We accomplished this project with a summer accounting student from Salisbury University’s accounting program and some inexpensive software tools from Altova (one of many XBRL tool providers in the market). We were then featured in a case study about our project. Details are available at www.altova.com/cust_macpa.html and cpa.tc/tn.
We discovered several important points when talking about our case study:
- XBRL is an open, global data standard, not a proprietary software or technology.
- There are plenty of inexpensive and free software tools available to tag, map, and use XBRL to access data across almost any platform.
- It is not as costly or complex as many have said. An accounting student intern working with our CFO proved that it can be done on a cost-effective basis.
- There are many benefits of faster access to our data for decision-making and increased efficiency in our finance.
- Compliance costs are reduced.
Now that our data is tagged and standardized, reporting to the government (federal or state) could now easily be accomplished. If this would happen as imagined per the DATA Act or at a state or local level, the benefits and costs savings are actually magnified as they accrue to both the filer and the government entity receiving the data.
So it can be done by even the smallest of non-profits, and it is not the same size or scope of the public company mandate by the SEC. The DATA Act will help us get control of spending and actually save money in the process.
Others agree with us. W.David Stephenson, author of Data Dynamite: How Liberating Information Will Transform Our World, sums it up well in a post titled, Recovery.gov: The First Step Toward Smart Regulation:
“If eventually adopted not just by Recovery.gov but agencies in general, such an approach could dramatically reduce companies' and local governments' reporting burdens; improve regulatory oversight by giving agencies simultaneous, real-time access to the same data; and, as a bonus, help improve organizations' efficiency.”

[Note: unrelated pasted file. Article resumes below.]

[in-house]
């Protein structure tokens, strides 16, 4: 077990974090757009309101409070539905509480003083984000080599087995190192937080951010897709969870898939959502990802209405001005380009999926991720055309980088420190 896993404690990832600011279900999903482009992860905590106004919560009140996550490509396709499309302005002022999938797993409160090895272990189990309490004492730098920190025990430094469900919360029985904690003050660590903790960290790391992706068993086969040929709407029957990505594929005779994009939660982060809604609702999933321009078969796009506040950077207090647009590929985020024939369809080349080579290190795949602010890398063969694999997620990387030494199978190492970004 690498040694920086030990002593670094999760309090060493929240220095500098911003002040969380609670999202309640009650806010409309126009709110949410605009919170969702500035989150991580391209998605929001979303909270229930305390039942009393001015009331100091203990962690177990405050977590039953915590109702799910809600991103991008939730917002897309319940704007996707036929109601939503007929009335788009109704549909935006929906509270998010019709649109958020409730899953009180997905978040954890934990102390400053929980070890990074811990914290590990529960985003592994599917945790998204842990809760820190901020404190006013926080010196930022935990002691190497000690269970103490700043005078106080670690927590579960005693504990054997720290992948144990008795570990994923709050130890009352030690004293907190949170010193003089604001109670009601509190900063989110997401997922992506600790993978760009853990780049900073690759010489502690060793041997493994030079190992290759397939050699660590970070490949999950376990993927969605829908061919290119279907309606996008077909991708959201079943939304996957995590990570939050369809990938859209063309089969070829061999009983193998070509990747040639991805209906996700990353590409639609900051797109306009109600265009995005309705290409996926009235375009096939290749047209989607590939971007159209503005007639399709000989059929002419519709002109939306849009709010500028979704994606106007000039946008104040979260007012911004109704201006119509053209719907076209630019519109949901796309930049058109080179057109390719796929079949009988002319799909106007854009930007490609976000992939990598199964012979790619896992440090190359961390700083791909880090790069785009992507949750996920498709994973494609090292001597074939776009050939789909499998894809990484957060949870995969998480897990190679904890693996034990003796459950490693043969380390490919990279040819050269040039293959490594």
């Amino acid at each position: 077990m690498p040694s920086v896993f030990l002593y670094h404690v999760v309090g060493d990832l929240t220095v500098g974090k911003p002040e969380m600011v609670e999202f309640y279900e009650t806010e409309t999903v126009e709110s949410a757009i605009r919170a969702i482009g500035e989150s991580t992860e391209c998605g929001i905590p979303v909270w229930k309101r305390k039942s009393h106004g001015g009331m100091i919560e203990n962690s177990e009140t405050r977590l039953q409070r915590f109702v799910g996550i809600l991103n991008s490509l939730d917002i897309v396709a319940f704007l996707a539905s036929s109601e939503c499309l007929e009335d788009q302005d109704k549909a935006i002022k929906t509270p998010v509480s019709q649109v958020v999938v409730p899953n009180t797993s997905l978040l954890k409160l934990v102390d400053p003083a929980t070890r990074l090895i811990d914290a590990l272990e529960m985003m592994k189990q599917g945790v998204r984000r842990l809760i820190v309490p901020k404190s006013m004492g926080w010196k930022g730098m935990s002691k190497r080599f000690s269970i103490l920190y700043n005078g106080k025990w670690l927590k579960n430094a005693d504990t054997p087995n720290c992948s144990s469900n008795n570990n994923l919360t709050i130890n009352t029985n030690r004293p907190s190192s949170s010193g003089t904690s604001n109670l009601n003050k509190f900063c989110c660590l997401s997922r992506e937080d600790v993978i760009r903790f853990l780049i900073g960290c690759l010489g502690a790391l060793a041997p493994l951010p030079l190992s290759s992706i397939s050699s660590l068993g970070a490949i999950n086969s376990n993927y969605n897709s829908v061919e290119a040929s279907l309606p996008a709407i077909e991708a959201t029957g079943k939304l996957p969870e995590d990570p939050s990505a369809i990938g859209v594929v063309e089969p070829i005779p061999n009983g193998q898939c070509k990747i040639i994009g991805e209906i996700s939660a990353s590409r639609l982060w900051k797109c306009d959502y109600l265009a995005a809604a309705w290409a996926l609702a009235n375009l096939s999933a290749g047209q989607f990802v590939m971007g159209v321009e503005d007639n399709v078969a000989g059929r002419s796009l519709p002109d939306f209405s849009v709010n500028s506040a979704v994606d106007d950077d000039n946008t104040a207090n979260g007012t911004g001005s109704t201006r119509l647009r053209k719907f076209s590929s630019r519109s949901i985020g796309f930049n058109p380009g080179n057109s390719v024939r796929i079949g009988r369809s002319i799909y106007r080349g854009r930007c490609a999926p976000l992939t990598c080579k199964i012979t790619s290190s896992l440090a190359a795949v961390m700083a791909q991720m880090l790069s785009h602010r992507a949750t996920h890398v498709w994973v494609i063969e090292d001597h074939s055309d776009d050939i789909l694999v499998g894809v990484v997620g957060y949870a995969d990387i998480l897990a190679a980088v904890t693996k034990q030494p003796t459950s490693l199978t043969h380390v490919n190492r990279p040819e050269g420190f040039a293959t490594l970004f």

Hudson Hollister of the newly formed Data Transparency Coalition says:
“Without data standardization, citizens, members of the media, watchdog groups, and even the federal agencies themselves have no means of searching the information to identify spending patterns or waste, fraud, and abuse. Americans need their government to be open and accessible, and we need an industry initiative to make it happen.”
Read the MACPA's letter to House Oversight and Reform Committee Chairman Darrell Issa and ranking member Elijah Cummings (our Maryland representative) and let us know what you think.
If what scares you is the latest headlines about the deficit, unchecked spending, and growing deficits, it may be time to ask Congress to pass this bill and start being more transparent, accountable, and efficient.
Join us on June 27 in Baltimore as we continue this conversation about open government, data standards, and all of the possibilities around XBRL at the MACPA's 2012 Innovation Summit.
David Stephenson, Hudson Hollister, the Arelle/Quickbooks guy, and lots of others will be there.